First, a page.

And if you’re not sure how to clear the time for meditation, check out my LinkedIn Learning course, How to Set Boundaries and Protect Your Time, which includes tips on how to prioritize your needs throughout the day.

It may feel a little strange to do at first, but a little bit of “nothing” can go a long way towards increasing your productivity and happiness. And who doesn’t want that?

You can check out our full conversation and kick start your meditation practice with a meditation led by Pandit here!

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Designing a Home Office for Productivity

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We all know the difference between a work space that does and doesn’t work. It’s usually pretty intuitive — especially when you’re working in a place that is hampering your productivity. 

Despite this, many people have trouble pinpointing what elements work together to create a space that does work.

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Sleep Your Way to Well-Being + Productivity

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BONUS FREEBIE: Want even more ways to stay organized, productive and less stressed? Click here to get access to my List-Making Starter Kit. It will boost your efficiency and get you back to doing more of the things you love.

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Sleep is one of the most powerful tools for productivity and all-around well-being. But too many of us are struggling with consistent sleep routines that work with our natural rhythms. 

It’s so important to get a good sleep routine down. Insomnia actually costs the world economy $818 billion per year in lost productivity!

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Money-Making Productivity Tips

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BONUS FREEBIE: Want even more ways to stay organized, productive and less stressed? Click here to get access to my List-Making Starter Kit. It will boost your efficiency and get you back to doing more of the things you love.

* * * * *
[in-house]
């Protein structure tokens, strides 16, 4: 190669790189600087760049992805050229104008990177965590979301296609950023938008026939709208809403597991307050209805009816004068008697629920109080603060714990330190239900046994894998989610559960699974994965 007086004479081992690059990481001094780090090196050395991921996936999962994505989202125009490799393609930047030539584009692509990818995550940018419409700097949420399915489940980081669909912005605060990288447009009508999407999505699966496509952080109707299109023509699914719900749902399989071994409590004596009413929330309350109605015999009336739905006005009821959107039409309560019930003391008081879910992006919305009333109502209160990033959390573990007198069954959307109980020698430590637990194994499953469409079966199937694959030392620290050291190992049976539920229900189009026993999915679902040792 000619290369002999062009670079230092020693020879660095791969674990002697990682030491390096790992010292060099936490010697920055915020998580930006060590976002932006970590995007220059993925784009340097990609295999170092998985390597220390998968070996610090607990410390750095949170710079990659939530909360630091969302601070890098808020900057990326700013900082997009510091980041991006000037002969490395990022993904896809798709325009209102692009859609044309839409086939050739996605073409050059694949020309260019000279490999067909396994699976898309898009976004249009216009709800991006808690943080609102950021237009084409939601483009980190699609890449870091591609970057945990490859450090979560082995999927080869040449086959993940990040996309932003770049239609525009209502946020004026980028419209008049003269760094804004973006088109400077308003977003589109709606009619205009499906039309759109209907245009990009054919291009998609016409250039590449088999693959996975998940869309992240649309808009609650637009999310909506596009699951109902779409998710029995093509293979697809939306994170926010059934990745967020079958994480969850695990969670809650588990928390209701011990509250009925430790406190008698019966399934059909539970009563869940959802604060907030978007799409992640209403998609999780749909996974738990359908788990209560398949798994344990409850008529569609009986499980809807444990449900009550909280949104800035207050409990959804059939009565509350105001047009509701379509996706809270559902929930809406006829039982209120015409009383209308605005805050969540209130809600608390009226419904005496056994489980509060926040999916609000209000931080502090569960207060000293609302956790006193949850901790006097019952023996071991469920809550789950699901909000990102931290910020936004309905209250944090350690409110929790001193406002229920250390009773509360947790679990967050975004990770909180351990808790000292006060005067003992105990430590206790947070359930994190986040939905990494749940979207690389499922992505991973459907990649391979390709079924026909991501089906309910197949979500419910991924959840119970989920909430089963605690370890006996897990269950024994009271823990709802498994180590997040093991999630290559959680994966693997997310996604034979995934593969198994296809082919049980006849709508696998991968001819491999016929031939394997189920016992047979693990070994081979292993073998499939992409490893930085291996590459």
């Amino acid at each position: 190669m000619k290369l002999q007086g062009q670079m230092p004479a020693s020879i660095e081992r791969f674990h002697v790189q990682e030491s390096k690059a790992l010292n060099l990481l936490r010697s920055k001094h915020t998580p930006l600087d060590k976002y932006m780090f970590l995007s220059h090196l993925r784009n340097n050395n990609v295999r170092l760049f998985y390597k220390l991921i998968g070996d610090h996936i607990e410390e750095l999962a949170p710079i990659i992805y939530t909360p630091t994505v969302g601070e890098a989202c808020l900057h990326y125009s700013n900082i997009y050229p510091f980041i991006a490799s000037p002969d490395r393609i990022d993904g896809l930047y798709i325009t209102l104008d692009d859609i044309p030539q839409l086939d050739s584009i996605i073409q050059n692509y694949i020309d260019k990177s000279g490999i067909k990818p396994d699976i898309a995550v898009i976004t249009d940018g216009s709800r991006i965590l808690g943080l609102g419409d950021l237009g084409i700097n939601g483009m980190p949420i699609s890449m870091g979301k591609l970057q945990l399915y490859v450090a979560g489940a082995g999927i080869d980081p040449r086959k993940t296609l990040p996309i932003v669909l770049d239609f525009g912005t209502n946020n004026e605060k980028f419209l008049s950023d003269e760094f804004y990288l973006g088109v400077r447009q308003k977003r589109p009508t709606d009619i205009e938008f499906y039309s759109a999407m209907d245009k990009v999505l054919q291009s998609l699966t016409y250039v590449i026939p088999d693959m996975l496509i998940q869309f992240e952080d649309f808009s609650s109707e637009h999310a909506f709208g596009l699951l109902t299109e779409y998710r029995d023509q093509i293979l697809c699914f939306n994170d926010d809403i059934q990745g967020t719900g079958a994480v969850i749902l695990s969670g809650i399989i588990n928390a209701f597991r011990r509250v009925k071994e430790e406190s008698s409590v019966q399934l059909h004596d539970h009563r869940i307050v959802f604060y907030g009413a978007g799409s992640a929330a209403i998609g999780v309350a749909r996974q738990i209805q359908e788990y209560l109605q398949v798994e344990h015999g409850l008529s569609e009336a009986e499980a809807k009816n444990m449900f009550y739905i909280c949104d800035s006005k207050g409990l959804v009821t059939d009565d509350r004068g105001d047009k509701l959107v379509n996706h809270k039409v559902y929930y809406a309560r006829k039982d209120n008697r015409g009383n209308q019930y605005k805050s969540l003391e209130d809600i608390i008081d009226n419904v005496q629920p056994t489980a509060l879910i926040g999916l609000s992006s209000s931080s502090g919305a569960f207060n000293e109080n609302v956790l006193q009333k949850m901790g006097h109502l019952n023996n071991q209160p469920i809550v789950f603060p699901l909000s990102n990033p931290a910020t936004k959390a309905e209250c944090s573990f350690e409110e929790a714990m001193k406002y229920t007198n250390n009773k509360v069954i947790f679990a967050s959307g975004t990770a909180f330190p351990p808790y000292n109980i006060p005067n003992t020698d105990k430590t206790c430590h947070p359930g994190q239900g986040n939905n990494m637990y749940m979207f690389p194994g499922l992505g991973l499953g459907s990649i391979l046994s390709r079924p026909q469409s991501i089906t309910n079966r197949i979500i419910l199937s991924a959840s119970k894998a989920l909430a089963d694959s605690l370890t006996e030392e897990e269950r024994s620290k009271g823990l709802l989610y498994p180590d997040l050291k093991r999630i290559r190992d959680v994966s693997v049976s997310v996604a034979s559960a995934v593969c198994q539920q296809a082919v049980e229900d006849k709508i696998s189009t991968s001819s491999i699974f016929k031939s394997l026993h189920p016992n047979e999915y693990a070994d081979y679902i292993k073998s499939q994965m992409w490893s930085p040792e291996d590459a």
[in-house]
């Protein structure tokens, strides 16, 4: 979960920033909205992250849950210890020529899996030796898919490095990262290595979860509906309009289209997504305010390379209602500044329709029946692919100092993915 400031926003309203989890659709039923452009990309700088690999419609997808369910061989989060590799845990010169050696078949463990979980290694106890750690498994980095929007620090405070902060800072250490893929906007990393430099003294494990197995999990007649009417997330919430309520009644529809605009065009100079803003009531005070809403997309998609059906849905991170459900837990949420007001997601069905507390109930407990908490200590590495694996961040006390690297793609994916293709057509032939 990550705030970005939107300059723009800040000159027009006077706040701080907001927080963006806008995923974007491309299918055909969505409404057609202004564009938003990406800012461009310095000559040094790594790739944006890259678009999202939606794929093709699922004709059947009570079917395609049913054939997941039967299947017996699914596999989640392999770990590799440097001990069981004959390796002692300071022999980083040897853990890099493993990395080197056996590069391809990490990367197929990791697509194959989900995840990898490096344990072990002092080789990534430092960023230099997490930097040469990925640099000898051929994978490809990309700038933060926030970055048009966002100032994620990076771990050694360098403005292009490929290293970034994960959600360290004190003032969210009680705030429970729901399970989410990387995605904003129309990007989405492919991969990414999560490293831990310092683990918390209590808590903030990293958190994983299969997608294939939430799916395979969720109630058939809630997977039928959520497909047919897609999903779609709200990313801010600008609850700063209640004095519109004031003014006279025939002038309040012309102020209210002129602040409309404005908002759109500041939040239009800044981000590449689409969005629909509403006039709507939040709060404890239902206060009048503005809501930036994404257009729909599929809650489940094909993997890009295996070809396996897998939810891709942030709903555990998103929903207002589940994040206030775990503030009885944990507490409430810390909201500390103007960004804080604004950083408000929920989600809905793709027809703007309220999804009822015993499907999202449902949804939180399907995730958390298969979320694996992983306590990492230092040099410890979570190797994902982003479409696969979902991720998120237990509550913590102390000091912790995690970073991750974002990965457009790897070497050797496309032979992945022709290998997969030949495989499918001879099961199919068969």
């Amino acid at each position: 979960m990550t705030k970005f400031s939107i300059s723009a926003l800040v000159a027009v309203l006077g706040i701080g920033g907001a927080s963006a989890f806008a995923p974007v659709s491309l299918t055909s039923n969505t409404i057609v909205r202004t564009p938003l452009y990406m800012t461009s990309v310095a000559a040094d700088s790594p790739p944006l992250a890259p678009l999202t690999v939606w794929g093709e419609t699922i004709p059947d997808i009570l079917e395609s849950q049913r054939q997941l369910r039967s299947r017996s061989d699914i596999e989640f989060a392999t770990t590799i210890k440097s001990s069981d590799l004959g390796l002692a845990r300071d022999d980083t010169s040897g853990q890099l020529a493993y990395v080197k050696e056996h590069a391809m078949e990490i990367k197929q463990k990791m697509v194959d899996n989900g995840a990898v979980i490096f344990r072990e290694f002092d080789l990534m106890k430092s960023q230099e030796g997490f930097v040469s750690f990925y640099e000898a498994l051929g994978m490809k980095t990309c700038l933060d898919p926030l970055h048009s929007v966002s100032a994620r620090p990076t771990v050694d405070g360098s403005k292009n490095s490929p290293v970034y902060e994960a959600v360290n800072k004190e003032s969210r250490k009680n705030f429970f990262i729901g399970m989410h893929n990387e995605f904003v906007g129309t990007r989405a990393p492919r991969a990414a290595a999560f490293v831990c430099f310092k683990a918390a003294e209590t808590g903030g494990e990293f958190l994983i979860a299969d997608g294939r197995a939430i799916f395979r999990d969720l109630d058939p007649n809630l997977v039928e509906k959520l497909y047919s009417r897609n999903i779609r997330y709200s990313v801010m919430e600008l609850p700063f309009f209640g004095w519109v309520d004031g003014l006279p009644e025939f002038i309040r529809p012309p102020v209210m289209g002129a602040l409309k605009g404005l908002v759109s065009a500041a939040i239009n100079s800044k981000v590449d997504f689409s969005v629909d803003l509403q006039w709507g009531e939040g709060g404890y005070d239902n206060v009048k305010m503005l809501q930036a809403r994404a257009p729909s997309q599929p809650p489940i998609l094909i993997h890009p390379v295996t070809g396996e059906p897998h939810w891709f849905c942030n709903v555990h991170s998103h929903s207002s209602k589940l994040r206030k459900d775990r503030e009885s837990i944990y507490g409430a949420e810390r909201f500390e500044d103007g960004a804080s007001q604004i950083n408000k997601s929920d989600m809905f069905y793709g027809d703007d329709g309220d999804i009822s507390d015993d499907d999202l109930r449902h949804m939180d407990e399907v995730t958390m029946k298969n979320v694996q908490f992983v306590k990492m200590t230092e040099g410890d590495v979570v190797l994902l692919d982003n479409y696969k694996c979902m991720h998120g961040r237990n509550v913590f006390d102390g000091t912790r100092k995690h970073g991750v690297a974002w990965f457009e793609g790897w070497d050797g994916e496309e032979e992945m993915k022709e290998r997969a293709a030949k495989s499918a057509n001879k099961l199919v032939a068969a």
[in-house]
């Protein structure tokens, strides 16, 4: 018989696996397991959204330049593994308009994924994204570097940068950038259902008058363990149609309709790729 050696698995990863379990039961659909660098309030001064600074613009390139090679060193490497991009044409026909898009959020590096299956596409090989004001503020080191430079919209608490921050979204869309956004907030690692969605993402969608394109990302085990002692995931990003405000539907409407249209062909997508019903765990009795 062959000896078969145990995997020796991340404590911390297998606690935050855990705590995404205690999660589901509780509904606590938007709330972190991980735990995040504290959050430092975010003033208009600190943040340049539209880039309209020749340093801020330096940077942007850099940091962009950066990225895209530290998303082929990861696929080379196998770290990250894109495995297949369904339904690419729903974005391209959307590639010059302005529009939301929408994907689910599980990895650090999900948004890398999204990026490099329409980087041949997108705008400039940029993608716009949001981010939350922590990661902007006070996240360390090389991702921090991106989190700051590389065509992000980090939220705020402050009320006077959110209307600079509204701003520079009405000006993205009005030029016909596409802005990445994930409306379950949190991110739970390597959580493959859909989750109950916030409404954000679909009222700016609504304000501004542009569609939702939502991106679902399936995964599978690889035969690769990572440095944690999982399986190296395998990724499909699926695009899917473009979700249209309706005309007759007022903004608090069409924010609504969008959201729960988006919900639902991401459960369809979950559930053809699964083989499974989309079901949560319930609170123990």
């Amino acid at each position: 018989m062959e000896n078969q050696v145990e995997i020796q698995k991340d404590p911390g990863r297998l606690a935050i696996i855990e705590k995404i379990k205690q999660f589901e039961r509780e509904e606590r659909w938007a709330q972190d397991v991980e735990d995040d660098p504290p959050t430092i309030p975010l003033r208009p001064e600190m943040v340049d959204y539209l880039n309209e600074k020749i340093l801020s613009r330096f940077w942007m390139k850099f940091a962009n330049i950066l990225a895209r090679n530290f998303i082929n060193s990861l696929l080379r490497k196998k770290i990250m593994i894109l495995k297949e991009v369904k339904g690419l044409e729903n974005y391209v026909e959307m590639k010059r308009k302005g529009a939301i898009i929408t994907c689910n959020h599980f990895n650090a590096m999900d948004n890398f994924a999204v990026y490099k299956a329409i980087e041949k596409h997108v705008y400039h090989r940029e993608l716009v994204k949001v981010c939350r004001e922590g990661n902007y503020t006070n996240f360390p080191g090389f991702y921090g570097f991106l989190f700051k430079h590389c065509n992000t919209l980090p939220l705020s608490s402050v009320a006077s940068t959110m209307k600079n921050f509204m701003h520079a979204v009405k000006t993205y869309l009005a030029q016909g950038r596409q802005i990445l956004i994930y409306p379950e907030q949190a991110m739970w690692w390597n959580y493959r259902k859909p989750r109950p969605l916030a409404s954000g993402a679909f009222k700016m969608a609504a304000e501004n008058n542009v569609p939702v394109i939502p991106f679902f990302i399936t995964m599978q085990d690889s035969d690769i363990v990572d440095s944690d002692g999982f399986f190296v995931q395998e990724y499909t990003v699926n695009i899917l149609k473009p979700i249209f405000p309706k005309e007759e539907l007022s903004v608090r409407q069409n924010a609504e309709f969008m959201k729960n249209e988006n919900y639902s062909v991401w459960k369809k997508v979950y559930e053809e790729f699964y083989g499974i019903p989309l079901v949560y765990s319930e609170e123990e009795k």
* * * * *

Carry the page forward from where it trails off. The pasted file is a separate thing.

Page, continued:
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Imagine the life you really want to be living. What does it include?

For many people, the answer includes traveling to new places, eating good food, visiting friends and family, and living in a comfortable environment. 

Well, all of those things require financial planning skills!

Jennifer Barrett, financial expert and author of the book Think Like a Breadwinner, joined me on my live-streaming show Inside Scoop. We talked about how to rethink your approach to finances in order to create the life you really want.

1. Look at the shorter-term.

Jennifer says that many of us think that all we need to think about is saving for retirement and having a rainy day fund. But that view is limiting — you’re leaving out all the things you want to do before retirement!

Jennifer suggests having short-term savings goals that line up with your life goals. Do you want to have children or start a small business? Well, both of those things require money. Jennifer says it’s a good idea to align your investment plan with the amount of money you’ll need for the milestones you want to achieve.

2. This doesn’t have to be hard.

For many people, especially women, the messaging we’ve been getting is that financial literacy is complicated. But Jennifer says that’s just not true!

When it comes to investing in the stock market, Jennifer suggests checking out the S&P 500 list of companies. Those investments will probably be safer for beginners. If you’re struggling to decide which stocks to buy, let your interests guide you!

Jennifer’s grandmother actually led the way for her on this one — she invested in companies whose products she used or was interested in!

You don’t have to move around your stocks, either. Jennifer says that leaving your investments to grow until you need them is probably your best bet. 

3. Set yourself up for success at work.

Jennifer has some productivity tips for work, too. You can try focusing on “promotable work” — the things you do that will help you get to the next stage in your career.

Spending your time and energy on what researcher John Williams calls “office housework” (like ordering food for meetings) is probably not the best use of your time. Those tasks often fall to women because they want to be helpful. But that means missing out on productivity and promotions. 

You don’t have to be rude or unhelpful — just balance your time and priorities so that you are not doing unseen labor.

Want more money-making tips? You can watch our full conversation here.

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BONUS FREEBIE: Want even more ways to stay organized, productive and less stressed? Click here to get access to my List-Making Starter Kit. It will boost your efficiency and get you back to doing more of the things you love.